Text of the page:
We all know that the way law firms are working is changing – but now the head of a weight-loss company has set up a law firm (as a non-lawyer) to offer legal services with “a business advisory component”.
It’s called Tandem Legal Group and the former Medifast co-founder is Mike McDevitt, who has set up in Washington DC where nonlawyers can share in profits from firms because of the ethical rules there.
Tandem’s core clients earn $5 million to $20 million a year in revenue. Its goal is to offer legal services with “a business advisory component,” according to the Washington Post.
And why Tandem? A tandem bike is immediately apparent upon entering the firm’s offices.
The bike is a symbol of Tandem’s philosophy, “B.I.K.E.,” which stands for “Be yourself, Innovate, Kindness and Engagement” — a sentiment you’d be hard-pressed to find advertised in the halls of Big Law, though Tandem is home to a number of alumni of large corporate firms, including Latham & Watkins and Cooley, reports The Post.
Tamden has six lawyers, and plans to grow to no more than 25 lawyers.
“Tandem prides itself on its anti-law firm culture,” the story says. “There are no cubicle walls separating desks, and no suits and ties in sight.” A black mastador sometimes accompanies McDevitt to work. A tandem bike is on display, illustrating the firm’s “bike” philosophy of “Be yourself, Innovate, Kindness and Engagement.”
McDevitt tells the Post that Tandem is the antithesis of today’s huge law firms, structured as pyramids with many associates. “We’re building what law firms were 40 years ago,” he said.
The firm’s services are not entirely unique, but its ownership structure is. McDevitt is not a lawyer — from 2002 to 2012, he was chief executive of Owings Mills-based weight loss company Medifast — and the District is the only jurisdiction that allows law firms to share profits with non-lawyers. In all other states, McDevitt would have to be salaried.
Price was an associate at Latham for seven years, working on antitrust matters for large companies. After a while, he said, the work started to feel like “spinning the plates.” He went to work for a litigation funding firm, then started helping his friends, the three founders of Sweetgreen, when the company was sued for patent infringement last year.
“Companies like Sweetgreen, their legal work tends to pump up when they get to a certain size,” Price said. “We helped them get out of some cases.”
He then linked up with McDevitt to form Tandem in 2013. The firm is projecting revenue to be between $3 million and $4 million in 2014.
The firm’s core clients are companies in the $5 million to $20 million a year revenue range — established, but young and fast-growing. The vast majority of their 20-plus clients do not have an in-house legal team, so Tandem takes on that role for them.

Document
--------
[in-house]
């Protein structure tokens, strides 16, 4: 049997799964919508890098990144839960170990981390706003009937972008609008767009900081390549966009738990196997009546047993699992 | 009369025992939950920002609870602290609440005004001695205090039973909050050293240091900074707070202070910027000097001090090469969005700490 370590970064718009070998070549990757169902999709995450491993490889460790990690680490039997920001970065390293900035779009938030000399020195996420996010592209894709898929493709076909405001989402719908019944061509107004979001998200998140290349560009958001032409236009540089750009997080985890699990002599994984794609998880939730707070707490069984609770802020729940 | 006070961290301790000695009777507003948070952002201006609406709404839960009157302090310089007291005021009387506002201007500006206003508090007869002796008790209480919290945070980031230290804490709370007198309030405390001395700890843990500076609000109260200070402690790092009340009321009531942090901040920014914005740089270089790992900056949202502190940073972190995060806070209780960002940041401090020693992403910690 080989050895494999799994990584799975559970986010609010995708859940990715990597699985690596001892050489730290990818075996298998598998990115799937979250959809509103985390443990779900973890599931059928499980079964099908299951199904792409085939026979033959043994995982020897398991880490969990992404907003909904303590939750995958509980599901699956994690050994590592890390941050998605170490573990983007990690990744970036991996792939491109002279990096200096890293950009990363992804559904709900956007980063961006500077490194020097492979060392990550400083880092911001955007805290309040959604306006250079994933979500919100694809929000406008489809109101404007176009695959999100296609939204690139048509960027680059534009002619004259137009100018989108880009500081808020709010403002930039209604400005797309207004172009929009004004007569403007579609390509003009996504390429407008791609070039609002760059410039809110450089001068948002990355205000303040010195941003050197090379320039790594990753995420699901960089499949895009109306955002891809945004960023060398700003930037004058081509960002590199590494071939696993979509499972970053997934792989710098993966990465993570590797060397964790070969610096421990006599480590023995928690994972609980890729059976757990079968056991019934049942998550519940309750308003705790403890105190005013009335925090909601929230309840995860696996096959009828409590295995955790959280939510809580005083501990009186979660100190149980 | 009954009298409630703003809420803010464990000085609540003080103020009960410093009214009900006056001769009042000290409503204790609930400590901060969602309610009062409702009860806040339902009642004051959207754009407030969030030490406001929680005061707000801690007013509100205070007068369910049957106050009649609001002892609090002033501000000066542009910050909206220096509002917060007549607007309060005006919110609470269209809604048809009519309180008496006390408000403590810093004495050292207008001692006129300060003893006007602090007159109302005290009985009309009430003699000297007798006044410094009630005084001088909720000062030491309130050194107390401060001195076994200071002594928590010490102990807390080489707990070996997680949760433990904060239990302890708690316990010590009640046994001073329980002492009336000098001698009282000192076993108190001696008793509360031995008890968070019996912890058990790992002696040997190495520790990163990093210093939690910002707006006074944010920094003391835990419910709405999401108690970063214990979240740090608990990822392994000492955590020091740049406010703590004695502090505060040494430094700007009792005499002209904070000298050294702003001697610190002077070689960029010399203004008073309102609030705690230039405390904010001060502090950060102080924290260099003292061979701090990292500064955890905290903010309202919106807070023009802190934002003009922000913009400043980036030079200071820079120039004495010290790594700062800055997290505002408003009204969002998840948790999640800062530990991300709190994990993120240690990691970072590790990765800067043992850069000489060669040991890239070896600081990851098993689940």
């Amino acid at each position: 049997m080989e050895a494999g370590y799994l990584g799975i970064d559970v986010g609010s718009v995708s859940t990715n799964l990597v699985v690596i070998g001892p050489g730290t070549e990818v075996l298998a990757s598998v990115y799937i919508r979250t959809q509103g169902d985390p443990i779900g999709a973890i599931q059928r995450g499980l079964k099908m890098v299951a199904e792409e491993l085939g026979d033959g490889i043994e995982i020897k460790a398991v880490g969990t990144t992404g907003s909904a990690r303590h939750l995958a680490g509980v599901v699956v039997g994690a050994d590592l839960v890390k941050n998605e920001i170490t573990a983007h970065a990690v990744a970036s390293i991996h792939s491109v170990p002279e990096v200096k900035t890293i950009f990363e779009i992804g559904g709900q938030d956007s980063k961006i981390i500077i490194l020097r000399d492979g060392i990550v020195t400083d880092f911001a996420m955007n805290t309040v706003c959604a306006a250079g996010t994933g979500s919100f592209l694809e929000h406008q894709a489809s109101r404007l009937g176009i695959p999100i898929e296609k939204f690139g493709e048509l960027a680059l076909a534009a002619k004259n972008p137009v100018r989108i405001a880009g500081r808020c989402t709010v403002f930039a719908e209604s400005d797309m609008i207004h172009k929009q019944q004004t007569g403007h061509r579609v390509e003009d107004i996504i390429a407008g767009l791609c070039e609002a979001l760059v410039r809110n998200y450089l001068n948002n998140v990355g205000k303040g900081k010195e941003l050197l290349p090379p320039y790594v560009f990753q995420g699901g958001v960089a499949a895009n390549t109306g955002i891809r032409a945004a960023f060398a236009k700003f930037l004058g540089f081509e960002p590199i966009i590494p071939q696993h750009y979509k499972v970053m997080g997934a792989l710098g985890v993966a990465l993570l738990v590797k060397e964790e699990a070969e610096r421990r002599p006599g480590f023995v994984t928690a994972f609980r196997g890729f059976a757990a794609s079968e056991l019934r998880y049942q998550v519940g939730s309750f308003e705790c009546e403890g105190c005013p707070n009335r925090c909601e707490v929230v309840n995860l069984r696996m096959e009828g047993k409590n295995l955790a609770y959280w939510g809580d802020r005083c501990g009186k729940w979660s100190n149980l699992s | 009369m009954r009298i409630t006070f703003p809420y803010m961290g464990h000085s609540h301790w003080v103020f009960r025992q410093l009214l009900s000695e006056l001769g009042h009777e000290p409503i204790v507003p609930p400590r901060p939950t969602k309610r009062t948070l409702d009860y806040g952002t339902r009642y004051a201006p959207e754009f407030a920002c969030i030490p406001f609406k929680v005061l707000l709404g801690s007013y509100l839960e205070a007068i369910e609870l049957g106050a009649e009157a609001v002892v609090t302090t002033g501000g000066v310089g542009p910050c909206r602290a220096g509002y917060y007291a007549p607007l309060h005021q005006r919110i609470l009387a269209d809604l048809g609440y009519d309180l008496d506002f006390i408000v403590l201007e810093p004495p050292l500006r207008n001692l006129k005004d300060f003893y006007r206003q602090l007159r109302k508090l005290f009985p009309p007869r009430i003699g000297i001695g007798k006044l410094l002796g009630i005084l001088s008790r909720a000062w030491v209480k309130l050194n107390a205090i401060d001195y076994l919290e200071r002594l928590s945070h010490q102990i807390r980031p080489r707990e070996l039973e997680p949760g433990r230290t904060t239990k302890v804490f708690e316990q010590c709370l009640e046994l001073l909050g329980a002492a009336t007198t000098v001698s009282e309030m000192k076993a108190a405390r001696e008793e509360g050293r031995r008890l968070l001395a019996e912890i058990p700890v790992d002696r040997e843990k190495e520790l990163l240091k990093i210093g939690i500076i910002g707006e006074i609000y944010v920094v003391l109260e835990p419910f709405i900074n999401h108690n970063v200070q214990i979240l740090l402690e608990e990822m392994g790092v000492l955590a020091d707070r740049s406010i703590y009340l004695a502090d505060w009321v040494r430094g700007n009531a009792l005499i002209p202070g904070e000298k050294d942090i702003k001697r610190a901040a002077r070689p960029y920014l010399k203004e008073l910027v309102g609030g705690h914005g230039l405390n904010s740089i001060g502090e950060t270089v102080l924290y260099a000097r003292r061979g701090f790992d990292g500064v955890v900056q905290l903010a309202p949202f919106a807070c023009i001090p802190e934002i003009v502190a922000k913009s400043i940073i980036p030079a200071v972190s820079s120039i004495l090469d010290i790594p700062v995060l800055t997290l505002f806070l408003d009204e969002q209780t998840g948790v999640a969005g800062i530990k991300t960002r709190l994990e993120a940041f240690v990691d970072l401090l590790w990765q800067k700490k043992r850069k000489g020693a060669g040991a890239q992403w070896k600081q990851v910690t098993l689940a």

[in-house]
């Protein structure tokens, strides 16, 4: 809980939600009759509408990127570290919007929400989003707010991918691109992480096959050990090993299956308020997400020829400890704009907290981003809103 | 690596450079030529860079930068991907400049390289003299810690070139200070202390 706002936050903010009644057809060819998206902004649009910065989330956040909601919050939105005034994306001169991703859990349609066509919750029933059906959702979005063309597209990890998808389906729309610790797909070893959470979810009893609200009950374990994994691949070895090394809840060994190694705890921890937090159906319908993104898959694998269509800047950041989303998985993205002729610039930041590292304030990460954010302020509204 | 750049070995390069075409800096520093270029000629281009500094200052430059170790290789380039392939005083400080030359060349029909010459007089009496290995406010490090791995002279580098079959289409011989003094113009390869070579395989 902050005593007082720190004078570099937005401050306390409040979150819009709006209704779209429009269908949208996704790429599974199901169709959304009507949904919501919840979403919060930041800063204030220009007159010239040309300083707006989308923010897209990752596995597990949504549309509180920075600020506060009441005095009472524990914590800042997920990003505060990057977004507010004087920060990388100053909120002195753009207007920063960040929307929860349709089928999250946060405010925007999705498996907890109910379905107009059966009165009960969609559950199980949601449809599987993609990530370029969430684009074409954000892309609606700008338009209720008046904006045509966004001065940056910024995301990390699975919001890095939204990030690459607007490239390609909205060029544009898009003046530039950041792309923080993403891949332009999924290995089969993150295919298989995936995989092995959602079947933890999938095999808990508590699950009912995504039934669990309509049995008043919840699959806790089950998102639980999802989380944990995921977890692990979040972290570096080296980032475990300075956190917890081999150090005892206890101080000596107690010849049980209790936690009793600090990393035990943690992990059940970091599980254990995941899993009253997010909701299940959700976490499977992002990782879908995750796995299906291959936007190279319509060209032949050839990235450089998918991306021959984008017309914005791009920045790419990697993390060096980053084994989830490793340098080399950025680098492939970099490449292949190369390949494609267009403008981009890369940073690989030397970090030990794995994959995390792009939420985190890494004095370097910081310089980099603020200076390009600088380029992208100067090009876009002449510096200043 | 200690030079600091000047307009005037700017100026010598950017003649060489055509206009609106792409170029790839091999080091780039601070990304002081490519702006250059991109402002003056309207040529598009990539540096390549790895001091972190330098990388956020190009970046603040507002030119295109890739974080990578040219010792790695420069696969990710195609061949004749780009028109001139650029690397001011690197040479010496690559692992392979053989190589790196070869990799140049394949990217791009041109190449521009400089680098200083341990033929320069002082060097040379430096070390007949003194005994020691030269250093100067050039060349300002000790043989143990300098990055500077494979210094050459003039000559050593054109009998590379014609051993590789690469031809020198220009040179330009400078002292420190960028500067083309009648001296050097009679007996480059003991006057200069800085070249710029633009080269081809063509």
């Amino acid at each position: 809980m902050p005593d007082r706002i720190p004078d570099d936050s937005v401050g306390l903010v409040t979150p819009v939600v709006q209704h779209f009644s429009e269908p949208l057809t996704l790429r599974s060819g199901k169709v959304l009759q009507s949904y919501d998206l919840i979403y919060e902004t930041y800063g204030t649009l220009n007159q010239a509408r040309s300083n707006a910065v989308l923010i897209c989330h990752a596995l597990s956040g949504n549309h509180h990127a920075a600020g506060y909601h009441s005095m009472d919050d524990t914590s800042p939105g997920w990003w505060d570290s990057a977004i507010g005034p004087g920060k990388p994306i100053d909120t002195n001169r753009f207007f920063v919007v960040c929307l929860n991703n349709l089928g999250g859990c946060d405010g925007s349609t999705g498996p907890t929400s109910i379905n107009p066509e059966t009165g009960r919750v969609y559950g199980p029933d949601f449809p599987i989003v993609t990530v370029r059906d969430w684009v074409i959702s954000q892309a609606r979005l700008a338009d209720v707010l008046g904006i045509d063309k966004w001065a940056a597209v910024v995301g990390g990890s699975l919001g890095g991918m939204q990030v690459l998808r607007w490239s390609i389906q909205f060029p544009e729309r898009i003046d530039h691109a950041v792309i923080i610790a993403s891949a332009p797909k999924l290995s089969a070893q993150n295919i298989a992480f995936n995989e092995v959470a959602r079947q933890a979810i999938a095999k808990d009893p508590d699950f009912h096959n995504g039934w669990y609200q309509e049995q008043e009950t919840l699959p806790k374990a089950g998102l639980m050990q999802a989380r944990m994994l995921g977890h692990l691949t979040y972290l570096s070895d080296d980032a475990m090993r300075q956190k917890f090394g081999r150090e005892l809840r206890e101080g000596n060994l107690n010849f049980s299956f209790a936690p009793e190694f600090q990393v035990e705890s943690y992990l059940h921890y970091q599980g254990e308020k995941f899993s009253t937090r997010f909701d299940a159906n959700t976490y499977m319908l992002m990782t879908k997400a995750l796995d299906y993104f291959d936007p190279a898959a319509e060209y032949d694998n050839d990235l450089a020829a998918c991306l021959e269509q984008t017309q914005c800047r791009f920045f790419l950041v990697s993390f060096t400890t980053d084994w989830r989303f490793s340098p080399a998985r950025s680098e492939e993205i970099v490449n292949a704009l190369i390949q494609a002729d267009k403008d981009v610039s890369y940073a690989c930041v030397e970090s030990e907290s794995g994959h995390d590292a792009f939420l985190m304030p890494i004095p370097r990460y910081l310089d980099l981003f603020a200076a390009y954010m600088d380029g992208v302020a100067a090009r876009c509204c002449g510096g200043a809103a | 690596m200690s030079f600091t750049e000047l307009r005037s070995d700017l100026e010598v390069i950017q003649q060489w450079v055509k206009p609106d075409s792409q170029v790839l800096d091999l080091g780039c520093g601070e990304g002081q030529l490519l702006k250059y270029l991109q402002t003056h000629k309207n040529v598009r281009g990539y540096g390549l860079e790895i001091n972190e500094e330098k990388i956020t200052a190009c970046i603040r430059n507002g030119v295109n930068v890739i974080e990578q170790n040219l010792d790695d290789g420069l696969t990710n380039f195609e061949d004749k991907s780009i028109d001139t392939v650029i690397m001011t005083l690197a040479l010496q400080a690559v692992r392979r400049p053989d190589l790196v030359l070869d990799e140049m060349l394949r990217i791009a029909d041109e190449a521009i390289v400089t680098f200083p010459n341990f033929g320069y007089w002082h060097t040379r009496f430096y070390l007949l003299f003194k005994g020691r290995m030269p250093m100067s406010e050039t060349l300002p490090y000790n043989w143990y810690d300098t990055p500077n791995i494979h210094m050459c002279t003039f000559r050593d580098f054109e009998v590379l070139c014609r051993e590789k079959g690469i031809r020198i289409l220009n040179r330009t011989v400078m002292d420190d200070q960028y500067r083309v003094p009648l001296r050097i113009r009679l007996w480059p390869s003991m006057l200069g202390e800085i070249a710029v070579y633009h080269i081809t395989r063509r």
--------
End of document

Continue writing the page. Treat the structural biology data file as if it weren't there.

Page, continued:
“When you’re a start-up, people almost treat you like they’re doing you a favor, like ‘Oh, let me get to it when I get to it,’ ” Tessemae’s chief executive Greg Vetter said of other large and small law firms the company enlisted before moving all legal matters to Tandem. “You’re dealing with monotone attorneys who don’t really understand what you’re doing. They’re super stressed because they’re working in a law firm that has thousands of people and are just trying to bill as many hours as they can because the real estate they have probably costs $50 million.
“Then you meet these dudes from Tandem. They understand how fast we’re growing. They get things back to us at the rate we’re moving. When you have an investor that wants to give you $1 million and he needs 10 additional documents pulled out of left field in two hours, you don’t hear, ‘Well I’m in a board meeting.’ At Tandem, that’s in your inbox in two hours.”
Vetter also turns to McDevitt for advice that goes beyond legal issues, such as how to decide which retailers to put Tessemae’s products in, and how to run a company as a young CEO (Vetter is 30) when working with more-seasoned executives.
No ties Here
Tandem looks and feels like a start-up.
All 15 employees work out of a single floor that the firm has been subleasing from LivingSocial since January 2013. There are no cubicle walls separating desks, and no suits and ties in sight. But the business they’re attempting to build — legal services with a business advisory component— is a throwback to what law firms were a generation ago, before they began growing into global behemoths. The firm’s leaders acknowledge that they are not reinventing the wheel.
See: The Washington Post